Lawyers for the plaintiffs in a decade-long court battle against Johnson & Johnson over claims that their talcum powder caused cancer said on Tuesday that they had reached a settlement deal with the firm for $8.9 billion.
In a court filing, Johnson & Johnson explained that the $8.9 billion trust will be funded by the bankruptcy of one of its subsidiaries over a period of 25 years. Johnson & Johnson believes that, if the bankruptcy court upholds the arrangement, it will end all lawsuits over the company’s talc-containing products like baby powder.
The settlement may go into effect only if the court approves of a fresh bankruptcy petition by LTL Management, a Johnson & Johnson subsidiary, and the settlement, and if the business is able to convince a majority of the claimants to approve of the arrangement. To protect itself from the talc case, J&J formed LTL in 2021, but this year, a U.S. appeals court decided that the unit’s bankruptcy filing was improper and rejected the challenge brought by the plaintiffs.
If the settlement is accepted, it will put an end to a protracted court battle that has damaged Johnson & Johnson’s reputation. Although it is not the company’s best-selling product, baby powder is nevertheless a household name, and many of the plaintiffs in the lawsuit said that the talc used to make the powder was tainted with asbestos.
Although all plaintiffs would benefit from a settlement if it were approved by the court, some of the attorneys engaged in the lawsuits were against it.
Lawyer Jason Itkin, whose company is representing 10,000 women who allege that Johnson & Johnson’s talc-based powders caused their ovarian cancer, called the deal “bad for victims” and predicted that it will be stopped in court. Mr. Itkin warned that even if the corporation is successful in its lawsuit, it would still need to convince a majority of claimants to approve the settlement.
In LTL’s first bankruptcy petition, $2 billion was earmarked for settlements with creditors. Johnson & Johnson said in the latest filing that it would be allocating an extra $6.9 billion to fund the payments.
The corporation claims the settlement agreement does not constitute an admission of liability. On Tuesday, the company’s global VP of litigation, Erik Haas, released a statement calling the plaintiffs’ allegations “specious and lacking scientific merit” and noting that it would have taken decades and a huge financial investment to address them.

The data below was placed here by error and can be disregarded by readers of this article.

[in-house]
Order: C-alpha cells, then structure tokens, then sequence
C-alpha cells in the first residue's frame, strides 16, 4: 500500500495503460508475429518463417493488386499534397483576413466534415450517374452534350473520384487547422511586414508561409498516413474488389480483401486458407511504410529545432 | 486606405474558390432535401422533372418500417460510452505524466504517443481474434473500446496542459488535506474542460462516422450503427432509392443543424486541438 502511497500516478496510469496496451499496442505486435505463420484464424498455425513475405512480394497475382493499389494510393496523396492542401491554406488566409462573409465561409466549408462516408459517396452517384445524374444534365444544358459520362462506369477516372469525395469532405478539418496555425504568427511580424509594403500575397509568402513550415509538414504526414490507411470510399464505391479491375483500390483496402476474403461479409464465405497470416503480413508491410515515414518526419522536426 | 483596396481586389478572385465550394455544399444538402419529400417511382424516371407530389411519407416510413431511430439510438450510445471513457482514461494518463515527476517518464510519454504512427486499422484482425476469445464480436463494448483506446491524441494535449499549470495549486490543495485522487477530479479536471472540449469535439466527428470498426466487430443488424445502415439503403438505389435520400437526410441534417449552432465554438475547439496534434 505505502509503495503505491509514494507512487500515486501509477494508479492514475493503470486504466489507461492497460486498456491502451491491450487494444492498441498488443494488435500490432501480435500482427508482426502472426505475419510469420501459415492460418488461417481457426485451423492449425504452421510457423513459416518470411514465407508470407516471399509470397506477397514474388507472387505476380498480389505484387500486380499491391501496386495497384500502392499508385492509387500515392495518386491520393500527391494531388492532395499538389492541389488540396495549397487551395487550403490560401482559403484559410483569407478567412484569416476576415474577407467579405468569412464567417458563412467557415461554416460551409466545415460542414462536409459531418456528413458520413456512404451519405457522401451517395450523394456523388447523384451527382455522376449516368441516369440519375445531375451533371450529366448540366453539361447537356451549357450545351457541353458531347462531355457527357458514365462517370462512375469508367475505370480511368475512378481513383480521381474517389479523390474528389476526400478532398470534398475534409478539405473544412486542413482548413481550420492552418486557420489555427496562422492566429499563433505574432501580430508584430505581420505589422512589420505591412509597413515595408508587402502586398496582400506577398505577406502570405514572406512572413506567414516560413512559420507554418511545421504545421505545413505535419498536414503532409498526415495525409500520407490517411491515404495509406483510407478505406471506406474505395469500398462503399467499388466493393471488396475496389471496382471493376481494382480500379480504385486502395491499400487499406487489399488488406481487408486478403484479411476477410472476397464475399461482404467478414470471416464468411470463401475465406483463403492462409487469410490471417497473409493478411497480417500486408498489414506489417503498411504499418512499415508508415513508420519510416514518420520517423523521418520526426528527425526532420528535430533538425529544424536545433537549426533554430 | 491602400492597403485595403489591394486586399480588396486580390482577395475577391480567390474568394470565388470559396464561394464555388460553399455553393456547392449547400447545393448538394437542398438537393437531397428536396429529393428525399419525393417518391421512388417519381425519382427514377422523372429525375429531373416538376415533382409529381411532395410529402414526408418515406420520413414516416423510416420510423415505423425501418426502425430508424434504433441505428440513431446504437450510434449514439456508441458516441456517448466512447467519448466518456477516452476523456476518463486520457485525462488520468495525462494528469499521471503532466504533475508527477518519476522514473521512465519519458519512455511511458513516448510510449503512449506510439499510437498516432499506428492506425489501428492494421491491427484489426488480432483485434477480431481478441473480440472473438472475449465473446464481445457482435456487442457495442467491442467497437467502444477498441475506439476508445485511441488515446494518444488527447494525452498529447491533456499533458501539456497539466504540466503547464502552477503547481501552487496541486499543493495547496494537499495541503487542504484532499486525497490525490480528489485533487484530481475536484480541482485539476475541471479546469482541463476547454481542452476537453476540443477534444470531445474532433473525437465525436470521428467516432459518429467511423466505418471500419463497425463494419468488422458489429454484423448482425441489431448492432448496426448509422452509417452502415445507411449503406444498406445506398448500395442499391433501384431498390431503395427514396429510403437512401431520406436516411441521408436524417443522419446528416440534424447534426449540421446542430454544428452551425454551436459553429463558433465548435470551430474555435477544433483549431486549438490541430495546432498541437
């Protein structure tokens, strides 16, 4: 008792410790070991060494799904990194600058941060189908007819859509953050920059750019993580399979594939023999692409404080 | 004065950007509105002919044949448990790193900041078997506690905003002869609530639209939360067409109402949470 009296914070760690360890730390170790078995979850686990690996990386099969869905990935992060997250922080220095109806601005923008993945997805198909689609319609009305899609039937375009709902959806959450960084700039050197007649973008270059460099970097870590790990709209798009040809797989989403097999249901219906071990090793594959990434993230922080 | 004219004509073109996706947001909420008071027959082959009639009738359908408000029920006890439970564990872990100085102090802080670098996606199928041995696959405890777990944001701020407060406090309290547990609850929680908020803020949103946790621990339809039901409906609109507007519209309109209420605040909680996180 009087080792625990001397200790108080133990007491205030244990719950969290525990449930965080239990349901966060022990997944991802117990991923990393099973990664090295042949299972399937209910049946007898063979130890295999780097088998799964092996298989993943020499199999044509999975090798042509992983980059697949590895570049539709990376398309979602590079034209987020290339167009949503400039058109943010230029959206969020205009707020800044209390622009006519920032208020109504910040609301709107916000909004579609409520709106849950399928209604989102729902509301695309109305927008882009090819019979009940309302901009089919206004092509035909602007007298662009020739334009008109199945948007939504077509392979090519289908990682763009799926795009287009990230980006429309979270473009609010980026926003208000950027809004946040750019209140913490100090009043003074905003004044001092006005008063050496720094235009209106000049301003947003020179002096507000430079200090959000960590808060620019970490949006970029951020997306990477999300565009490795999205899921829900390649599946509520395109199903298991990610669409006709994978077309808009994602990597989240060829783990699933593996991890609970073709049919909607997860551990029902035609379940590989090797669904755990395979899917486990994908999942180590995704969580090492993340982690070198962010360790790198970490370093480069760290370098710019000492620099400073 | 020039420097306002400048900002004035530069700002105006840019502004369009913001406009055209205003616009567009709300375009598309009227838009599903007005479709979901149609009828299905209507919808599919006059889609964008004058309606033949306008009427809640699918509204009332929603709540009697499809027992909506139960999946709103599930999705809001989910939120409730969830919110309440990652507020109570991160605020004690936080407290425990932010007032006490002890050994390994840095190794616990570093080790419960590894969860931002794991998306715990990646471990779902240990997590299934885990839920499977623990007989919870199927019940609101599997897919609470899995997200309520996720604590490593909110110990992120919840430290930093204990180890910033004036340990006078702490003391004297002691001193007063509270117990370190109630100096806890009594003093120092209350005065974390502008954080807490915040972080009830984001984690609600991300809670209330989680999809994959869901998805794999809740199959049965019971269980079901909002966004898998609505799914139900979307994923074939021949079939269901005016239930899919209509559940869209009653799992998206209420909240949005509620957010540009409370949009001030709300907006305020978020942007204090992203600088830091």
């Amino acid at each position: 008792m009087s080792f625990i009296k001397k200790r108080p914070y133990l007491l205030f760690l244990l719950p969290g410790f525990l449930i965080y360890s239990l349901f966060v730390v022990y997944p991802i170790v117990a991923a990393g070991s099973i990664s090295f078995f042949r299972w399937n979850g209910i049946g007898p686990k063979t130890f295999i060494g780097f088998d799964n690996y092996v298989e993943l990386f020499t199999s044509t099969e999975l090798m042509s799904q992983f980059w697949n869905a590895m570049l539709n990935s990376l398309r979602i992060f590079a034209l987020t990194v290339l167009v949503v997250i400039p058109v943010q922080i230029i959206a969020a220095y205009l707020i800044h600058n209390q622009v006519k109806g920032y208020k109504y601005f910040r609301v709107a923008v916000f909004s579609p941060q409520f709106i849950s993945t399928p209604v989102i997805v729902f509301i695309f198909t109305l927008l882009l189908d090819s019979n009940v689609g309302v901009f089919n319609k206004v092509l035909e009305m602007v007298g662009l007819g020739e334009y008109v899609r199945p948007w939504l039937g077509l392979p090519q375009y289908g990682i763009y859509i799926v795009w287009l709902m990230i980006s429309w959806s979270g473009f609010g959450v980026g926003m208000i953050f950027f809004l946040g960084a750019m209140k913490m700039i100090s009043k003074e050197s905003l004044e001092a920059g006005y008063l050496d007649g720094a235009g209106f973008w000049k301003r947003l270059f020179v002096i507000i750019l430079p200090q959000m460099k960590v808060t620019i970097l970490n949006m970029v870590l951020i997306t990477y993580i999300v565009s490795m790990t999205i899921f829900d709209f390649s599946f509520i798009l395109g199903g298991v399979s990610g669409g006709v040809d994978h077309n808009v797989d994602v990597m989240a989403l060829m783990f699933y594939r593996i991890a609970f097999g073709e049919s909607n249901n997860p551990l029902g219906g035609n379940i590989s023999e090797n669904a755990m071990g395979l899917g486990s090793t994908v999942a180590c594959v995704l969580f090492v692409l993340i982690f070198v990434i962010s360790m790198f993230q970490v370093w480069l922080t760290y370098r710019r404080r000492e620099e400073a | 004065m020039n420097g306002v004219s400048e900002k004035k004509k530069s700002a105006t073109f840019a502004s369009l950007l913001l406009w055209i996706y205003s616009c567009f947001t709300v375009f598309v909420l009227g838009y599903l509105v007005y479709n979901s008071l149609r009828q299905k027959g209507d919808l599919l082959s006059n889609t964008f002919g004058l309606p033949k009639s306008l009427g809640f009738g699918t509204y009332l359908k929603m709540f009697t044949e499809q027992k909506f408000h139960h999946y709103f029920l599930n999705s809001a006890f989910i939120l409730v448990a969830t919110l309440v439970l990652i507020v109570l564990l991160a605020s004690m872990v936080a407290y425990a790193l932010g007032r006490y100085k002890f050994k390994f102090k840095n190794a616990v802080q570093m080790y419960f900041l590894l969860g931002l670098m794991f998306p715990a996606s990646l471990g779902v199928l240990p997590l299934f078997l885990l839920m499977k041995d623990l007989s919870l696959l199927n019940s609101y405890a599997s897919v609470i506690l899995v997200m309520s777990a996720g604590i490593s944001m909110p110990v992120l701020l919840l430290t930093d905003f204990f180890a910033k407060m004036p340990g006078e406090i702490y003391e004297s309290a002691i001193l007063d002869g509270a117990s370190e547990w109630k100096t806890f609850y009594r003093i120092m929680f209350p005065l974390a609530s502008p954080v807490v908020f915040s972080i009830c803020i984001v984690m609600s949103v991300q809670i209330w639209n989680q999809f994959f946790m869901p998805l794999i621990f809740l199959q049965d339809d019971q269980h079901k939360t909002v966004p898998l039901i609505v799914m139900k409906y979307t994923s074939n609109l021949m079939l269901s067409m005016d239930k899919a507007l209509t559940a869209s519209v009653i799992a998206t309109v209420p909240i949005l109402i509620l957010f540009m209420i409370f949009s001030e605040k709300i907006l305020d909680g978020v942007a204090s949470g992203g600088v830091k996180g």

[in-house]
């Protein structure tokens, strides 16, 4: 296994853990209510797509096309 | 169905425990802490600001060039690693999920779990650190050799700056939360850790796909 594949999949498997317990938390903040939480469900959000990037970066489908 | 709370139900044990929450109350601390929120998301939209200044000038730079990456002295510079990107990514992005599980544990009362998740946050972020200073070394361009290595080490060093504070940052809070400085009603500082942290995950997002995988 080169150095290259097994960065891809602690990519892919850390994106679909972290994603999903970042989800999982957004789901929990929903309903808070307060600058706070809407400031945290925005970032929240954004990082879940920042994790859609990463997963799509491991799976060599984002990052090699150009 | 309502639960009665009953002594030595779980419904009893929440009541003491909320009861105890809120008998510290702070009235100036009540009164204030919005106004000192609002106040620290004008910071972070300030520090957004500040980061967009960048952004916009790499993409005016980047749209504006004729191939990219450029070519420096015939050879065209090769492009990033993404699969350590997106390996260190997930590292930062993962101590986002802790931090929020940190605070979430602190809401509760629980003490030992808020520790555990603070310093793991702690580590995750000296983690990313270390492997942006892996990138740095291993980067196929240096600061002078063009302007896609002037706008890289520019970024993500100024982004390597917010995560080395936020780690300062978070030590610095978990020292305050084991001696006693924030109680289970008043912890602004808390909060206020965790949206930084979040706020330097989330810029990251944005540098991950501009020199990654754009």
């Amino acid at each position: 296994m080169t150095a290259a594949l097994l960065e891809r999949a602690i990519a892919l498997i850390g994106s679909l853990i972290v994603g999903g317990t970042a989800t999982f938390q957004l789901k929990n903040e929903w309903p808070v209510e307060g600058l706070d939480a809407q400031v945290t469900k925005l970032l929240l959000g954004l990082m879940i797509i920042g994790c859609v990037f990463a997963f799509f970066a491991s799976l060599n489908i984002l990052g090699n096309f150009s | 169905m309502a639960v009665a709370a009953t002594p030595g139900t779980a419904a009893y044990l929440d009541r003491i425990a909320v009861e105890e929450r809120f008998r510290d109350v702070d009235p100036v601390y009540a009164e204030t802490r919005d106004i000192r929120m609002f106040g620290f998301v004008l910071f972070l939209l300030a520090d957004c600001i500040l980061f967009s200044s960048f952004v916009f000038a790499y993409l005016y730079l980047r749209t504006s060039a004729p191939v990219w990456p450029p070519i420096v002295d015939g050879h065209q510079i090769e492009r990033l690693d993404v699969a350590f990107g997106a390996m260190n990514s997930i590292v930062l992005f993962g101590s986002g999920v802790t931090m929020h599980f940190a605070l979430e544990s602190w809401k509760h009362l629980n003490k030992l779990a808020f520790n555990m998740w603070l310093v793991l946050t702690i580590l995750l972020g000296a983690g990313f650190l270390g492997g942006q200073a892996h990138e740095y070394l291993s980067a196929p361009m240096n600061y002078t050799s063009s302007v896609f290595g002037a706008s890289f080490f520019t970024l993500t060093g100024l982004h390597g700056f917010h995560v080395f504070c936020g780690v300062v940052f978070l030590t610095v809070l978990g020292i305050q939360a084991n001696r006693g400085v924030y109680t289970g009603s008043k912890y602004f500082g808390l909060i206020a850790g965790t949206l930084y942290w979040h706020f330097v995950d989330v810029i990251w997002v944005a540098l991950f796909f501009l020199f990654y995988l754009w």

Johnson & Johnson officials have known for decades that its talc products, notably the now-famous baby powder they started marketing 129 years ago, pose a danger of asbestos exposure. After years of resisting scientists and researchers, the firm has been hit with a deluge of lawsuits, investigations, and questions from lawmakers in recent years.
Verdicts and mistrials were reached in a wide range of the instances. Johnson & Johnson claimed victory in most cosmetic talc jury cases but was hit with dramatic losses when it was required to pay billions of dollars to a few of claimants.
The firm has announced that it would stop selling baby powder made with talc in the United States as of the year 2020. This year, the company aims to end worldwide sales of the product and replace it with a cornflour alternative.
Using the bankruptcy system as cover from any legal action, Johnson & Johnson launched LTL as part of a corporate pirouette. Due to its roots in Texas bankruptcy law, this strategy became known as “the Texas Two-Step,” and the plaintiffs successfully fought to have it overturned.
To those who “cannot afford to wait any longer for a resolution,” the settlement proposal announced on Tuesday would “provide expeditious, substantial, and fair compensation,” as stated by the plaintiffs’ attorneys.
In the following weeks, attorneys say, the new bankruptcy approval procedure will go forward. According to court documents filed by LTL on Tuesday, the company claims that “bankruptcy is the only forum” where it can permanently seal the door on the talc lawsuit and that it is “critical” that all pending talc cases be put on hold so that the settlement can go forward.